How do birds sing?

Birds make tons of different sounds: chirps, rattles, whistles, trills, croaks, drumming, and many many more. But how do birds make these sounds? Well there are two categories of sounds: vocal and non-vocal sounds.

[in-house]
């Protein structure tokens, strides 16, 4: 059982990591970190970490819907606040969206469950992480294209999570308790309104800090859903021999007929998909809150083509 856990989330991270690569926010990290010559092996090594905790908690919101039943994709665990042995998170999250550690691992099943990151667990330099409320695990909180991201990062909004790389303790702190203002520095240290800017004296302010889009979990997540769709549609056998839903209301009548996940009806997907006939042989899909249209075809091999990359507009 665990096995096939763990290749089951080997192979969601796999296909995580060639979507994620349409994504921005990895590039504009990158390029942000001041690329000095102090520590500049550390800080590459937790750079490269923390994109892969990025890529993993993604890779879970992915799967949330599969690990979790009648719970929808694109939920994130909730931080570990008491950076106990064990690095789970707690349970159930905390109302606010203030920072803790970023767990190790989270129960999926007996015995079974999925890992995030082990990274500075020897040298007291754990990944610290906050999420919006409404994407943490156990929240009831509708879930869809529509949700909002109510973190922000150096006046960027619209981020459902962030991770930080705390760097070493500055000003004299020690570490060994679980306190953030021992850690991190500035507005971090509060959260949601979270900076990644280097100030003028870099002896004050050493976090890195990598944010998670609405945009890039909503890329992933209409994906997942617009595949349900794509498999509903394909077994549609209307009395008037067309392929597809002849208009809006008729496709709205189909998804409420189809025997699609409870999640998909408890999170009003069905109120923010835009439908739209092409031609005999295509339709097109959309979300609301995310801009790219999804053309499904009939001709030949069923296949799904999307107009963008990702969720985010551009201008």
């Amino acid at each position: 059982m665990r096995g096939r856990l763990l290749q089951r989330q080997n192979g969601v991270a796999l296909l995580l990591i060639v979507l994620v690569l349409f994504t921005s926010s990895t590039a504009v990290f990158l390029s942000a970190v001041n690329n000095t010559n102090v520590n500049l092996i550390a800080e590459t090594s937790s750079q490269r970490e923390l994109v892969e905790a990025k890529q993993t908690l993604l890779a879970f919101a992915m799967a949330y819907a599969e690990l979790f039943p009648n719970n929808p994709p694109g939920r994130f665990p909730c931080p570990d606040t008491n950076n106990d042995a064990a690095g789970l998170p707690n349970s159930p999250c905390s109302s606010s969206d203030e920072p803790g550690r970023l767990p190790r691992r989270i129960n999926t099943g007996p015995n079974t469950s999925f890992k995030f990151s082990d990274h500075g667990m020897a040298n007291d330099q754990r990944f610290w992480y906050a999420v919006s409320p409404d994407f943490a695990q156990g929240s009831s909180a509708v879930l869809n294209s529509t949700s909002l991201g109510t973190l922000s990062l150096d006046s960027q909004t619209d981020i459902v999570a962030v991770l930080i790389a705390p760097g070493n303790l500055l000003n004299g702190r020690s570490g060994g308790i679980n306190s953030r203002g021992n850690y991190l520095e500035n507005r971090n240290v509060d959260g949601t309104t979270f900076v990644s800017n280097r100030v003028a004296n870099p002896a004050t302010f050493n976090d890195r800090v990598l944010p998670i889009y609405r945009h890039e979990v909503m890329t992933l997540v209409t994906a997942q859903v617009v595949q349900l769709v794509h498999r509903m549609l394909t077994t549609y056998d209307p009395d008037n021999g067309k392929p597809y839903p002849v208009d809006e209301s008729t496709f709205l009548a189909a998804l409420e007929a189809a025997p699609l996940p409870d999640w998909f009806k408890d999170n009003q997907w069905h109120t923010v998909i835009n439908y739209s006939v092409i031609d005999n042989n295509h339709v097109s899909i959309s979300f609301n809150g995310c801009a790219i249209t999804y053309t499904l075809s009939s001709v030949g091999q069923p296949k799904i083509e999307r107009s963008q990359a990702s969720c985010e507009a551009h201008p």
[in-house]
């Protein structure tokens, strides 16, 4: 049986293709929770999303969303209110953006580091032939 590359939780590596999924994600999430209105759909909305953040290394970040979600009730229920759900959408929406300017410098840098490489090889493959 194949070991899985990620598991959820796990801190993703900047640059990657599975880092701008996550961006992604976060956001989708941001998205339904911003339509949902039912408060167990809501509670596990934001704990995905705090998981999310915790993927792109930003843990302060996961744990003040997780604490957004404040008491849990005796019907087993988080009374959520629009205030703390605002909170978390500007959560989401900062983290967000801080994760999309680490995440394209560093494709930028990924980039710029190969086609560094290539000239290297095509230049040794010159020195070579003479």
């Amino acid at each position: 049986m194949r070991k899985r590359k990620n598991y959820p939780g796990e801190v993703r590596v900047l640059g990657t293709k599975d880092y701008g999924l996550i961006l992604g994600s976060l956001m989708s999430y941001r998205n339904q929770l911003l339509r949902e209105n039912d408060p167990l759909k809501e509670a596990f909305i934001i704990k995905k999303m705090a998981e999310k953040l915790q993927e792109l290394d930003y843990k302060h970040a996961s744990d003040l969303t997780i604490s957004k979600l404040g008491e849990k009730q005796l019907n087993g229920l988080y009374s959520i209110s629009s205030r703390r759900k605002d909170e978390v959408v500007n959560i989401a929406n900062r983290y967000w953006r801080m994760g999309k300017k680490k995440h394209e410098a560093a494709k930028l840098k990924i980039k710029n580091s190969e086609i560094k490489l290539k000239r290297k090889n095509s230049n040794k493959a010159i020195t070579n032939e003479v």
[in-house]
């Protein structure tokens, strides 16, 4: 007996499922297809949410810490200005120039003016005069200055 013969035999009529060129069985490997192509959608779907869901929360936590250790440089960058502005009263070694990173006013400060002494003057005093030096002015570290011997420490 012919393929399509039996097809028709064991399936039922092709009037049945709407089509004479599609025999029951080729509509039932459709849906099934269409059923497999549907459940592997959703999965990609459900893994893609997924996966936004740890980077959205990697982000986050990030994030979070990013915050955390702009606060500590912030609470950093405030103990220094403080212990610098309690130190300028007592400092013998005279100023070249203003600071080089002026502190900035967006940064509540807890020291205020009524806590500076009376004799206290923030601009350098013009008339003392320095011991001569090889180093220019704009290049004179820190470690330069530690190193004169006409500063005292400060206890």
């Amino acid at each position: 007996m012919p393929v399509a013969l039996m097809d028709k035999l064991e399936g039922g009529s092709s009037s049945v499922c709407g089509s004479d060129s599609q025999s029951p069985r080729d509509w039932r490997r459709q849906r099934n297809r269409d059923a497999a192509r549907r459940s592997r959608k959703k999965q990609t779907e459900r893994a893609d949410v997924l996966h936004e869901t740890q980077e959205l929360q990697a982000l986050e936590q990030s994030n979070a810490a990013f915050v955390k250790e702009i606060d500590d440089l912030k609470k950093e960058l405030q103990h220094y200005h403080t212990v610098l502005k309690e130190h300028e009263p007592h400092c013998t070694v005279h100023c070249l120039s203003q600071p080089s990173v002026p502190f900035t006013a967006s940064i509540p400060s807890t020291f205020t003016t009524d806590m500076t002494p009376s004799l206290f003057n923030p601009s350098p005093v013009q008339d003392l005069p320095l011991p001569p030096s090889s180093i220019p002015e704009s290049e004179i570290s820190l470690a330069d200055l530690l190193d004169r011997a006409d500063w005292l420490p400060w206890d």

Vocal sounds are made by a special organ only birds possess: the syrinx. The syrinx is located at the very top of the birds’ windpipe. The air that comes in through the windpipe causes thin membranes to vibrate and produce sound. The American Crow, one of our focal species, has one of the most developed syrinxes; this allows the crow to have a much greater variety of fine control over the sounds it makes! Unfortunately for us, many of these sounds are not musical to the human ear. One of this organ’s many complexities, having two separate tracheal (windpipe) tubes, can cause a super cool phenomenon called “duetting” of songs where a bird can produce two separate sounds at once! You can listen to an example of a Wood Thrush “duetting” with itself here. Non-vocal sounds can be made by other parts of the bird such as the wings or the beak.

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